UNITED STATES OF AMERICA et al v. SAMANGO, No. 2:2015cv06260 - Document 8 (E.D. Pa. 2016)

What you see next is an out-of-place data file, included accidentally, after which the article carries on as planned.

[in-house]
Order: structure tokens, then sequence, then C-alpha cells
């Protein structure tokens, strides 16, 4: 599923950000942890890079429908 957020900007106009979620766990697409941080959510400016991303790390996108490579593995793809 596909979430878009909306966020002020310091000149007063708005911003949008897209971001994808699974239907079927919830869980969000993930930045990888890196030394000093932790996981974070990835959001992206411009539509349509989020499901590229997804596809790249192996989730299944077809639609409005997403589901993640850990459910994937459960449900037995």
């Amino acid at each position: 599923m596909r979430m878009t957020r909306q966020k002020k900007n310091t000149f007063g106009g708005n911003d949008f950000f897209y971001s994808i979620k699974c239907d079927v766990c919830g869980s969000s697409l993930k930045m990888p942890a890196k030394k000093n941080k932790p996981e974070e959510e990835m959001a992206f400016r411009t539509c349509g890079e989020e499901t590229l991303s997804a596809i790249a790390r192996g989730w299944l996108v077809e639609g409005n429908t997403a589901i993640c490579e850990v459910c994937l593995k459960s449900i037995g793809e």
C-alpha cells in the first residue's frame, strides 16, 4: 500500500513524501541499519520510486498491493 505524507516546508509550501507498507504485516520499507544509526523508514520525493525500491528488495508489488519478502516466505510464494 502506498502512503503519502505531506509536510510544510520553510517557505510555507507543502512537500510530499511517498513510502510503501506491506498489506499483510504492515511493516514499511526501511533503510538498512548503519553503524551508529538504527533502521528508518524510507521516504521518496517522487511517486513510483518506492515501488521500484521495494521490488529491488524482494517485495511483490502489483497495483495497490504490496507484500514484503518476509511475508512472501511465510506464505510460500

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UNITED STATES OF AMERICA et al v. SAMANGO Doc. 8 IN THE UNITED STATES DISTRICT COURT FOR THE EASTERN DISTRICT OF PENNSYLVANIA UNITED STATES OF AMERICA AND KERRY C. MARTIN, REVENUE OFFICER OF THE INTERNAL REVENUE SERVICE CIVIL ACTION NO. 15-6260 v. ANTHONY J. SAMANGO, JR. MEMORANDUM Baylson, J. April 12, 2016 Plaintiffs the United States of America and Kerry C. Martin, Revenue Officer of the Internal Revenue Service (“IRS”) (collectively, “Plaintiffs”) move this Court, pursuant to 26 U.S.C. § 7604(a) (2015), 1 to enforce an Internal Revenue Summons issued pursuant to 26 U.S.C. § 7602 (2015) to Defendant Anthony J. Samango, Jr. ECF 1. Defendant has moved to quash. ECF 6. The Court held a show-cause hearing on Monday, March 28 and allowed Defendant to submit a supplemental letter, which he did on April 7. ECF 7. For the reasons below, Plaintiffs’ Motion shall be granted and Defendant’s Motion shall be denied. This case involves an IRS investigation into Mr. Samango Jr.’s tax liability for 2008 and 2009. Section 7602 gives the IRS the power to summon individuals for the purpose of providing sworn testimony and other information and materials pertinent to tax investigations. Pursuant to 1 See also 26 U.S.C. § 7402(b) (2015) (providing this Court with jurisdiction to enforce an IRS Summons). 1 Dockets.Justia.com that authority, the IRS served a Summons on Mr. Samango, Jr. on April 7, 2015. He went to the IRS office in Horsham, Pennsylvania on April 21, 2015, but refused to comply. Plaintiffs must make “a four-step prima facie showing” before this Court can enforce the Summons. United States v. Rockwell Int’l, 897 F.2d 1255, 1262 (3d Cir. 1990). Specifically, they must “show that the investigation will be conducted pursuant to a legitimate purpose, that the inquiry may be relevant to the purpose, that the information sought is not already within the Commissioner’s possession, and that the administrative steps required by the Code have been followed.” Id. (citing United States v. Powell, 379 U.S. 48, 57-58 (1964)). “[T]he requirement of legitimate purpose means nothing more than that the government’s summons must be issued in good faith pursuant to one of the powers granted under 26 U.S.C. § 7602.” Id. “The government’s burden to produce a prima facie showing of good faith in issuing the summons is only slight or minimal and can be satisfied by the IRS agent’s affidavit averring that the Powell elements have been met.” Pilchesky v. United States, Civil Action No. 3:08-MC-0103, 2008 WL 4452672, at *3 (M.D. Pa. Sept. 29, 2008) Once the Government establishes a prima facie case, the taxpayer must either “disprove[] one of the four elements of the government’s . . . showing, or otherwise demonstrate[] that enforcement of the summons will result in an abuse of the court’s process.” Rockwell Int’l, 897 F.2d at 1262. The Third Circuit has characterized IRS summonses as “virtually unassailable” in cases in which an IRS agent has not recommended criminal tax prosecution. United States v. Garden State Nat’l Bank, 607 F.2d 61, 70 (3d Cir. 1979). In this case, IRS Agent Kerry C. Martin submitted an affidavit stating that the four Powell factors have been satisfied. ECF 1 Pls. Ex. 2. Specifically, Agent Martin stated that he is investigating Samango, Jr.’s tax liability for 2008 and 2009, that the information sought is 2 relevant to that investigation, that the records the Government seeks are not already in the IRS’s possession, and that all administrative steps required by the Internal Revenue Code for issuance of a Summons have been taken. Id. Plaintiffs have accordingly met their burden of establishing a prima facie case for enforcement of the Summons. See Masciantonio v. United States, No. 3:14-mc-35, 2014 WL 7213199, at *1 (W.D. Pa. Dec. 17, 2014). Neither Defendant’s Motion to Quash nor Defendant’s supplemental submission cite a single case in which a court refused to enforce an IRS subpoena. Defendant mainly argues that he does not owe any tax. That may or may not be so. But the disposition of Defendant’s tax liability is of no relevance to whether Plaintiffs may enforce their Summons compelling him to provide information as part of the investigation. The Plaintiffs may well conclude that Samango, Jr. does not owe any tax as a result of the investigation, in which case all of his arguments will be moot. To the extent the Plaintiffs assess taxes, Defendant can challenge them through the appropriate channels. In summary, Defendant has offered no justification for why the IRS Summons should not be enforced. The Court accordingly grants Plaintiffs’ Motion and denies Defendant’s Motion. An appropriate Order follows. O:\CIVIL 15\15-6260 United States v. Samango\15cv6260 Samango Opinion.docx 3